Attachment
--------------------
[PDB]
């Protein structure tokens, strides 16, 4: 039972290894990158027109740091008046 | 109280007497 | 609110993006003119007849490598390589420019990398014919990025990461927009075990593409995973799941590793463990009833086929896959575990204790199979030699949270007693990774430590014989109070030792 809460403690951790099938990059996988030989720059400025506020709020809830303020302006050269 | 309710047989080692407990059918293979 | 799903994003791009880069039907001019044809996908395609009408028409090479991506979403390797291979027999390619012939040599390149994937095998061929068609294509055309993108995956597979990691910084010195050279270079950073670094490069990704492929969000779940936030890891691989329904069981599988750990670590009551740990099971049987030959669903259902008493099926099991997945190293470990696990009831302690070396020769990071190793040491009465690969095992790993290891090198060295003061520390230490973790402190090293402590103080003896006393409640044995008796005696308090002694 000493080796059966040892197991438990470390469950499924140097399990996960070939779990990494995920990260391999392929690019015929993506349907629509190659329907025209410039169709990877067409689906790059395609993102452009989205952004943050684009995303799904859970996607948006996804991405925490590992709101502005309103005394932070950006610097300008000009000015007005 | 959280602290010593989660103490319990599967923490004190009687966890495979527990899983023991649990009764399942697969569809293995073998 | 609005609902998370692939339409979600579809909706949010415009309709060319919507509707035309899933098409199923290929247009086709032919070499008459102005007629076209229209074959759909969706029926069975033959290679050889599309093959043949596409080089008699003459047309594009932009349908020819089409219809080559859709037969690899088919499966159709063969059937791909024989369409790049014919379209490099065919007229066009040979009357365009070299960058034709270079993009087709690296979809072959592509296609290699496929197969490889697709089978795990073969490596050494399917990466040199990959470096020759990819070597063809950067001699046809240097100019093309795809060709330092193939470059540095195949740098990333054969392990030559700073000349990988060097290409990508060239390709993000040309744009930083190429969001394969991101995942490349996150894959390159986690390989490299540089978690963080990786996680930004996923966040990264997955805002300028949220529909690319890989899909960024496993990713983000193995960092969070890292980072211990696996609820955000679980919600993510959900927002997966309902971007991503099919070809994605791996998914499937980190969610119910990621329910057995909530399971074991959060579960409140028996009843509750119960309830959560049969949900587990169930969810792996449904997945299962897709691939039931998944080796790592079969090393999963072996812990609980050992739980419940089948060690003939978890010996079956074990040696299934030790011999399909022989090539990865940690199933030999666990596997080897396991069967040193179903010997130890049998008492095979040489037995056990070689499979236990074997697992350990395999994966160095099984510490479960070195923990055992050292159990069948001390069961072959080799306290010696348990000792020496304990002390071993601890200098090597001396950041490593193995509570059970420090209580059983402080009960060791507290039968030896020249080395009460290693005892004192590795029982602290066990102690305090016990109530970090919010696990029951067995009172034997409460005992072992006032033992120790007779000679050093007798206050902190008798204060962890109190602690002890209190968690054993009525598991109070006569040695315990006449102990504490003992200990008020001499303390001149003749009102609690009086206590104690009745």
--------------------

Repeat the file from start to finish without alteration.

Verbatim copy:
[PDB]
């Protein structure tokens, strides 16, 4: 039972290894990158027109740091008046 | 109280007497 | 609110993006003119007849490598390589420019990398014919990025990461927009075990593409995973799941590793463990009833086929896959575990204790199979030699949270007693990774430590014989109070030792 809460403690951790099938990059996988030989720059400025506020709020809830303020302006050269 | 309710047989080692407990059918293979 | 799903994003791009880069039907001019044809996908395609009408028409090479991506979403390797291979027999390619012939040599390149994937095998061929068609294509055309993108995956597979990691910084010195050279270079950073670094490069990704492929969000779940936030890891691989329904069981599988750990670590009551740990099971049987030959669903259902008493099926099991997945190293470990696990009831302690070396020769990071190793040491009465690969095992790993290891090198060295003061520390230490973790402190090293402590103080003896006393409640044995008796005696308090002694 000493080796059966040892197991438990470390469950499924140097399990996960070939779990990494995920990260391999392929690019015929993506349907629509190659329907025209410039169709990877067409689906790059395609993102452009989205952004943050684009995303799904859970996607948006996804991405925490590992709101502005309103005394932070950006610097300008000009000015007005 | 959280602290010593989660103490319990599967923490004190009687966890495979527990899983023991649990009764399942697969569809293995073998 | 609005609902998370692939339409979600579809909706949010415009309709060319919507509707035309899933098409199923290929247009086709032919070499008459102005007629076209229209074959759909969706029926069975033959290679050889599309093959043949596409080089008699003459047309594009932009349908020819089409219809080559859709037969690899088919499966159709063969059937791909024989369409790049014919379209490099065919007229066009040979009357365009070299960058034709270079993009087709690296979809072959592509296609290699496929197969490889697709089978795990073969490596050494399917990466040199990959470096020759990819070597063809950067001699046809240097100019093309795809060709330092193939470059540095195949740098990333054969392990030559700073000349990988060097290409990508060239390709993000040309744009930083190429969001394969991101995942490349996150894959390159986690390989490299540089978690963080990786996680930004996923966040990264997955805002300028949220529909690319890989899909960024496993990713983000193995960092969070890292980072211990696996609820955000679980919600993510959900927002997966309902971007991503099919070809994605791996998914499937980190969610119910990621329910057995909530399971074991959060579960409140028996009843509750119960309830959560049969949900587990169930969810792996449904997945299962897709691939039931998944080796790592079969090393999963072996812990609980050992739980419940089948060690003939978890010996079956074990040696299934030790011999399909022989090539990865940690199933030999666990596997080897396991069967040193179903010997130890049998008492095979040489037995056990070689499979236990074997697992350990395999994966160095099984510490479960070195923990055992050292159990069948001390069961072959080799306290010696348990000792020496304990002390071993601890200098090597001396950041490593193995509570059970420090209580059983402080009960060791507290039968030896020249080395009460290693005892004192590795029982602290066990102690305090016990109530970090919010696990029951067995009172034997409460005992072992006032033992120790007779000679050093007798206050902190008798204060962890109190602690002890209190968690054993009525598991109070006569040695315990006449102990504490003992200990008020001499303390001149003749009102609690009086206590104690009745």